No Tube: London subway hit by strike, day after rail walkout

More public- and private-sector unions are planning strikes as Britain faces its worst cost-of-living crisis in decades. (AP)
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Updated 19 August 2022

No Tube: London subway hit by strike, day after rail walkout

  • No subway trains were running on most of London’s Tube lines because of the strike over jobs, pay and pensions
  • Rail unions accuse Britain’s Conservative government of preventing train companies from making a better offer

LONDON: A strike by London Underground workers brought the British capital’s transit network to a grinding halt on Friday, a day after a nationwide walkout by railway staff. Another rail strike is scheduled for Saturday as the UK endures a summer of action by workers demanding pay increases to offset soaring food and energy price hikes.
No subway trains were running on most of London’s Tube lines because of the strike over jobs, pay and pensions by members of the Rail, Maritime and Transport Union, operator Transport for London said.
“It is going to be a difficult day,” said Nick Dent, TFL’s director of customer operations. “We’re advising customers not to travel on the Tube at all.”
There was also continuing disruption above ground as trains started to run again following Thursday’s strike by thousands of railway cleaners, signalers, maintenance workers and other staff. Only about a fifth of trains ran during the 24-hour walkout, the latest in a series of strikes on Britain’s railways.
Rail unions accuse Britain’s Conservative government of preventing train companies — which are privately owned but heavily regulated — from making a better offer. The government denies meddling, but says rail companies need to cut costs and staffing after two years in which emergency government funding kept them afloat.
Transport Secretary Grant Shapps told Times Radio that “it’s a kick in the teeth” to the public for unions “to turn round after we provided 16 billion pounds of support for the railways and go ‘Right, well, the next thing we’re going to do is go on strike.’”
More public- and private-sector unions are planning strikes as Britain faces its worst cost-of-living crisis in decades. Postal workers, lawyers, British Telecom staff and port workers have all announced walkouts for later this month.
Garbage collectors and recycling workers in Edinburgh, Scotland, began an 11-day strike on Thursday, warning that trash will pile up in the streets as tourists flock to the city for the Edinburgh Fringe and other arts festivals.
UK inflation hit a new 40-year high of 10.1 percent in July, and the Bank of England says it could rise to 13 percent amid a recession later this year. The average UK household fuel bill has risen more than 50 percent so far in 2022 as Russia’s war in Ukraine squeezes global oil and natural gas supplies. Another increase is due in October, when the average bill is forecast to hit 3,500 pounds ($4,300) a year.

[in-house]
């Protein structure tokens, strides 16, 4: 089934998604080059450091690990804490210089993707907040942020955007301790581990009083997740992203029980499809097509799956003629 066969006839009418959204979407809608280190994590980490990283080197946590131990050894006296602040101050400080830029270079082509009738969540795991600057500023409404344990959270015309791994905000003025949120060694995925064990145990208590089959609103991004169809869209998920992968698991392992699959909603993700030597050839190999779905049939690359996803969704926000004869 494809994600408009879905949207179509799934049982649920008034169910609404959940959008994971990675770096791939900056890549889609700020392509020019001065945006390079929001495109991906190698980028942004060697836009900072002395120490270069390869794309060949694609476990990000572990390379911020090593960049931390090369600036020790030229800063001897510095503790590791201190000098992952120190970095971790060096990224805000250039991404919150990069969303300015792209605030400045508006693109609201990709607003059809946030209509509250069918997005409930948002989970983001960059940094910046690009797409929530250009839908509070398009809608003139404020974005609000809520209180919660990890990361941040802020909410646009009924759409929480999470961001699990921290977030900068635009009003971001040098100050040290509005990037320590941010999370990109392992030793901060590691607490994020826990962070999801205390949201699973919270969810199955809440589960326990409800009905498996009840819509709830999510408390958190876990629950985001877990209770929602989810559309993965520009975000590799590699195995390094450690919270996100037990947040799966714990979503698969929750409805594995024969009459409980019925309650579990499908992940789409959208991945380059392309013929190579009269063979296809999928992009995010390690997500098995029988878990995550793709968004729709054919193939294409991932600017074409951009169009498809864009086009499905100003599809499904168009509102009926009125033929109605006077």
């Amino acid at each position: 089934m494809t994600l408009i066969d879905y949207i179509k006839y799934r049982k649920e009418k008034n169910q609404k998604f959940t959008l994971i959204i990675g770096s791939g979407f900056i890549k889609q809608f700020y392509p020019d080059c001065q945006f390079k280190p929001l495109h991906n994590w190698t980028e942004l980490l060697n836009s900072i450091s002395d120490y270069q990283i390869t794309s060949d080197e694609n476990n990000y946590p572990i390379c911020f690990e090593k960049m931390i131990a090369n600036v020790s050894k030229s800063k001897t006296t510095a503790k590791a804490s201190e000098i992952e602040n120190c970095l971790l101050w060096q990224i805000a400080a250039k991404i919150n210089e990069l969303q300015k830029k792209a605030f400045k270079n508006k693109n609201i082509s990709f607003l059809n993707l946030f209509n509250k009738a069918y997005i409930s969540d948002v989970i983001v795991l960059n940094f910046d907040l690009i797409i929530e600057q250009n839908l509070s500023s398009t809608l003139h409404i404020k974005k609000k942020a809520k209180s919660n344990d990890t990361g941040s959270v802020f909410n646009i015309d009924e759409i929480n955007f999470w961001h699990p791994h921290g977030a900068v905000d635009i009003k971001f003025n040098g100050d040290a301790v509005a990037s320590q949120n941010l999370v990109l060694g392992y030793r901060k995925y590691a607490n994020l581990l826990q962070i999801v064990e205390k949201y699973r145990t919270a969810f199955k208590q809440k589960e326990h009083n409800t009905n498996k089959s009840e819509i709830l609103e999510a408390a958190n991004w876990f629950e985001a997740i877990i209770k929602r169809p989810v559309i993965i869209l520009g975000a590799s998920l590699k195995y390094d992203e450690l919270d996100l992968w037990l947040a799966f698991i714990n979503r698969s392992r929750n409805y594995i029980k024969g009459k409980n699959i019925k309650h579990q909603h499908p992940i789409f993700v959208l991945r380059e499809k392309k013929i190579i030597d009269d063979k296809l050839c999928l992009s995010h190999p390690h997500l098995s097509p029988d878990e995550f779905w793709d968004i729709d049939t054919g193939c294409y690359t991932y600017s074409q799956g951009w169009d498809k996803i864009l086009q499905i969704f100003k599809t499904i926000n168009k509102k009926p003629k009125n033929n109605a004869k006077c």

155 lightly injured in train collision near Barcelona

Updated 07 December 2022

155 lightly injured in train collision near Barcelona

MADRID: More than 150 people were lightly injured Wednesday when a train ran into the back of another at a station near Barcelona, the emergency services and Spain’s Renfe rail operator said Wednesday.
A spokeswoman for the SEM regional emergency services said the vast majority of those hurt in the collision which occurred just before 8:00 am (0700 GMT) sustained light injuries, while five were in moderate condition.
“There was a collision between two trains at 7:50 am at the Montcada i Reixac-Manresa station, on the line heading to Barcelona, that’s to say one train ran into the back of another,” a spokesman for the state rail operator told AFP.
Rail traffic along the line was suspended in both directions and Renfe had opened an investigation into what happened, he said.
“There were 155 people affected of which 150 were lightly injured and five who were moderately hurt,” a spokeswoman told AFP.
She said 18 medical units had been deployed to the area, which lies some 10 kilometers (six miles) north of Barcelona.

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Germany busts far-right terror cell planning parliament attack

Updated 07 December 2022

Germany busts far-right terror cell planning parliament attack

  • Raids targeted alleged members of “Citizens of the Reich” (Reichsbuerger) movement
  • Two of the 25 arrests were made abroad

FRANKFURT: German police staged nationwide raids on Wednesday and arrested 25 people suspected of belonging to a far-right “terror cell” plotting to overthrow the government and attack parliament.
Around 3,000 officers including elite anti-terror units took part in the early morning raids and searched more than 130 properties, in what German media described as one of the country’s largest police actions ever against extremists.
The raids targeted alleged members of the “Citizens of the Reich” (Reichsbuerger) movement suspected of “having made concrete preparations to violently force their way into the German parliament with a small armed group,” federal prosecutors said in a statement.
Those arrested are accused of having formed “a terrorist group by the end of November 2021 at the latest, which had set itself the goal of overcoming the existing state order in Germany and replacing it with their own kind of state,” they said.
Two of the 25 arrests were made abroad, in Austria and Italy.